Daniel Penny, a U.S. Marine veteran who held Jordan Neely in a fatal chokehold on the New York City subway earlier this month, turned himself into New York City police on Friday to face a second-degree manslaughter charge.

In a statement on Thursday, Penny’s attorney said that Penny “risked his own life and safety, for the good of his fellow passengers. The unfortunate result was the unintended and unforeseen death of Mr. Neely.”

Penny’s attorneys also said that Neely “had a documented history of violent and erratic behavior” as a “result of ongoing and untreated mental illness.”



A week of entertainment news in your in-box.
We find the news you need to know, so you don't have to.

According to police, Neely had been arrested previously for several incidents on the subway.

Neely was a street artist who became known for his Michael Jackson impersonations. He experienced mental health issues since 2007 when his mother was murdered. In recent years, Neely fell on hard times, according to a relative.

Neely was homeless at the time of his death. Some witnesses told police he was shouting that he was hungry and thirsty on the subway. Police sources said that Penny was not threatened by Neely, who was not violent towards anyone.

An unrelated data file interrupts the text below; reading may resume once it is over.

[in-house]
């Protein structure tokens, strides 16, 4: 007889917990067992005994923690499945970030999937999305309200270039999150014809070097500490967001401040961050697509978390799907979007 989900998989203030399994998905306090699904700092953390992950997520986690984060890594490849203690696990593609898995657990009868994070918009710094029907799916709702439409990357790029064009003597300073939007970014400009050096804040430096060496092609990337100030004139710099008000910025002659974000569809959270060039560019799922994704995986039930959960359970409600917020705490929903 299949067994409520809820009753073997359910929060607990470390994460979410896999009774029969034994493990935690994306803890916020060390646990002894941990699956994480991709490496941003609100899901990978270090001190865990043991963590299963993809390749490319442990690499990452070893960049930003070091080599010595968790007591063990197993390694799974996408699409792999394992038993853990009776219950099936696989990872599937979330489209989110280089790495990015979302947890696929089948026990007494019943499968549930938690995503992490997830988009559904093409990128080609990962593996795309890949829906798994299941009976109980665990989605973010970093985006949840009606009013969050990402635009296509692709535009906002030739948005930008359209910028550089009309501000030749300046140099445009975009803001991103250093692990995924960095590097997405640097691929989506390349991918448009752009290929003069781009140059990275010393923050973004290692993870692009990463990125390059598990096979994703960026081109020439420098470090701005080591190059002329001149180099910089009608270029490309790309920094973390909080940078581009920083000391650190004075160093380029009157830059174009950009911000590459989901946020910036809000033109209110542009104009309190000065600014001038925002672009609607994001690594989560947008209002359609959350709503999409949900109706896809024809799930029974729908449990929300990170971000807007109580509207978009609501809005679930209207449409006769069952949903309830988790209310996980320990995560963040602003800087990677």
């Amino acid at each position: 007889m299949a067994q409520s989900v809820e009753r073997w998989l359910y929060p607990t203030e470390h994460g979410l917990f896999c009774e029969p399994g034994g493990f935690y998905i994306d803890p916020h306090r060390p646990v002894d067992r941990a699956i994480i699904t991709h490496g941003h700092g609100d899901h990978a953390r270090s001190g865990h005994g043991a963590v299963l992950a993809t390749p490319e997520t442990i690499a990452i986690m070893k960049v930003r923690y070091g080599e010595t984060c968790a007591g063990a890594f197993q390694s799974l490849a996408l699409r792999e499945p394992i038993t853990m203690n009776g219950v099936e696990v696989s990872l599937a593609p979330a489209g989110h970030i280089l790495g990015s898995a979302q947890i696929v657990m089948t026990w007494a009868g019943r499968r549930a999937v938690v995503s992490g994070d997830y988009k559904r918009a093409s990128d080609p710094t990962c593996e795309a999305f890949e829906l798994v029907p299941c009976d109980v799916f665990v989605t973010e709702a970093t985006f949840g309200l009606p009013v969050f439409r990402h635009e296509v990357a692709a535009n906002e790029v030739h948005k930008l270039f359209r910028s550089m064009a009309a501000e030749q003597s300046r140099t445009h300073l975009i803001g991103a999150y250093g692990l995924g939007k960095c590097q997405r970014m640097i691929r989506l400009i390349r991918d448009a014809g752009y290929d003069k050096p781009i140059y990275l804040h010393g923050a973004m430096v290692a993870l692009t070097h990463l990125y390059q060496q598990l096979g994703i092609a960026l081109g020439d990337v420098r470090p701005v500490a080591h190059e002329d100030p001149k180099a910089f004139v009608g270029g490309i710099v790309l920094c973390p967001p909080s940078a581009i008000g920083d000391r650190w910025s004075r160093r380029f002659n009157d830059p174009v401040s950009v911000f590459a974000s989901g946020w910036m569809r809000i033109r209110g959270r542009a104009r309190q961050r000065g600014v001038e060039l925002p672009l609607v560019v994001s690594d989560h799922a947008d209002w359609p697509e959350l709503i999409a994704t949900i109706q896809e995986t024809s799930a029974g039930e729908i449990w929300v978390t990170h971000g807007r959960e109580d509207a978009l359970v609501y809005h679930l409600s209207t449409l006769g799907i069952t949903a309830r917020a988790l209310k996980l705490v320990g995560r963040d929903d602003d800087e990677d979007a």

Penny’s lawyers stated that Penny didn’t intend to harm Neely and “could not have foreseen his untimely death.”

In the video of the incident, Penny could be seen holding Neely in a chokehold for about three minutes.

The Neely family’s attorneys found fault with the statement, noting that Penny didn’t know Neely’s mental health history before restraining him in the chokehold. They also said that Penny’s statement was not an apology and was instead a “clear example” of why he believed he was “entitled” to take Neely’s life.

An arraignment is expected on Friday afternoon, and a grand jury will hear the evidence the following week. The maximum penalty for second-degree manslaughter is 15 years in prison.

Leave a comment

Read more about: